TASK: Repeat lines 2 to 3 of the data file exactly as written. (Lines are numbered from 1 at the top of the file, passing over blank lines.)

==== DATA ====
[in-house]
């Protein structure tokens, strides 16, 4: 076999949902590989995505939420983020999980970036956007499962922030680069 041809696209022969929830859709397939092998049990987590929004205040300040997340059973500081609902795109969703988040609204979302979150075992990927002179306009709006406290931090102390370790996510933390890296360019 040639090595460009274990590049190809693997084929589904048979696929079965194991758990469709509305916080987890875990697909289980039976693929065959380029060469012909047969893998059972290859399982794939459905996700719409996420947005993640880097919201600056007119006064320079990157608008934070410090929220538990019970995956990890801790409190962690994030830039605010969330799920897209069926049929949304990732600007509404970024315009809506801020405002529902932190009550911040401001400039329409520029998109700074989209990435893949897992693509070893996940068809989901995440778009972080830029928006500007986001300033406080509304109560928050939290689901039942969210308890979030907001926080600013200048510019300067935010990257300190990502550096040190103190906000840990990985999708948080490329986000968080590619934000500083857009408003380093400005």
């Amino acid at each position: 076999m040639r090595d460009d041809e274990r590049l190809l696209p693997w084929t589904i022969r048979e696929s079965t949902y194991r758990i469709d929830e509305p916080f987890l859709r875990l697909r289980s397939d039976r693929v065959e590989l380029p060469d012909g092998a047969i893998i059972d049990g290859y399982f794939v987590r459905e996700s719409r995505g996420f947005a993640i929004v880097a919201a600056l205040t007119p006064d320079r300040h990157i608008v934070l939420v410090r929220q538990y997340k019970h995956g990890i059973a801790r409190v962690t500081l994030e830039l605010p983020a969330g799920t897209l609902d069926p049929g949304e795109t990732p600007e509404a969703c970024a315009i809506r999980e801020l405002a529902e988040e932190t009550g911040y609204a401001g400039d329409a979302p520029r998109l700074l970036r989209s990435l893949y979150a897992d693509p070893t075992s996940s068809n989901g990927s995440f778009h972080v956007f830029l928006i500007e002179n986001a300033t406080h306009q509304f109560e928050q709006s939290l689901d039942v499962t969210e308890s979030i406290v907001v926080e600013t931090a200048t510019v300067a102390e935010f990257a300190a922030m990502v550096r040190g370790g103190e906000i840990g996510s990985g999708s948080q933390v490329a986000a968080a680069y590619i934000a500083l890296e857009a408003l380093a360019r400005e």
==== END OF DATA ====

């Protein structure tokens, strides 16, 4: 076999949902590989995505939420983020999980970036956007499962922030680069 041809696209022969929830859709397939092998049990987590929004205040300040997340059973500081609902795109969703988040609204979302979150075992990927002179306009709006406290931090102390370790996510933390890296360019 040639090595460009274990590049190809693997084929589904048979696929079965194991758990469709509305916080987890875990697909289980039976693929065959380029060469012909047969893998059972290859399982794939459905996700719409996420947005993640880097919201600056007119006064320079990157608008934070410090929220538990019970995956990890801790409190962690994030830039605010969330799920897209069926049929949304990732600007509404970024315009809506801020405002529902932190009550911040401001400039329409520029998109700074989209990435893949897992693509070893996940068809989901995440778009972080830029928006500007986001300033406080509304109560928050939290689901039942969210308890979030907001926080600013200048510019300067935010990257300190990502550096040190103190906000840990990985999708948080490329986000968080590619934000500083857009408003380093400005």
């Amino acid at each position: 076999m040639r090595d460009d041809e274990r590049l190809l696209p693997w084929t589904i022969r048979e696929s079965t949902y194991r758990i469709d929830e509305p916080f987890l859709r875990l697909r289980s397939d039976r693929v065959e590989l380029p060469d012909g092998a047969i893998i059972d049990g290859y399982f794939v987590r459905e996700s719409r995505g996420f947005a993640i929004v880097a919201a600056l205040t007119p006064d320079r300040h990157i608008v934070l939420v410090r929220q538990y997340k019970h995956g990890i059973a801790r409190v962690t500081l994030e830039l605010p983020a969330g799920t897209l609902d069926p049929g949304e795109t990732p600007e509404a969703c970024a315009i809506r999980e801020l405002a529902e988040e932190t009550g911040y609204a401001g400039d329409a979302p520029r998109l700074l970036r989209s990435l893949y979150a897992d693509p070893t075992s996940s068809n989901g990927s995440f778009h972080v956007f830029l928006i500007e002179n986001a300033t406080h306009q509304f109560e928050q709006s939290l689901d039942v499962t969210e308890s979030i406290v907001v926080e600013t931090a200048t510019v300067a102390e935010f990257a300190a922030m990502v550096r040190g370790g103190e906000i840990g996510s990985g999708s948080q933390v490329a986000a968080a680069y590619i934000a500083l890296e857009a408003l380093a360019r400005e």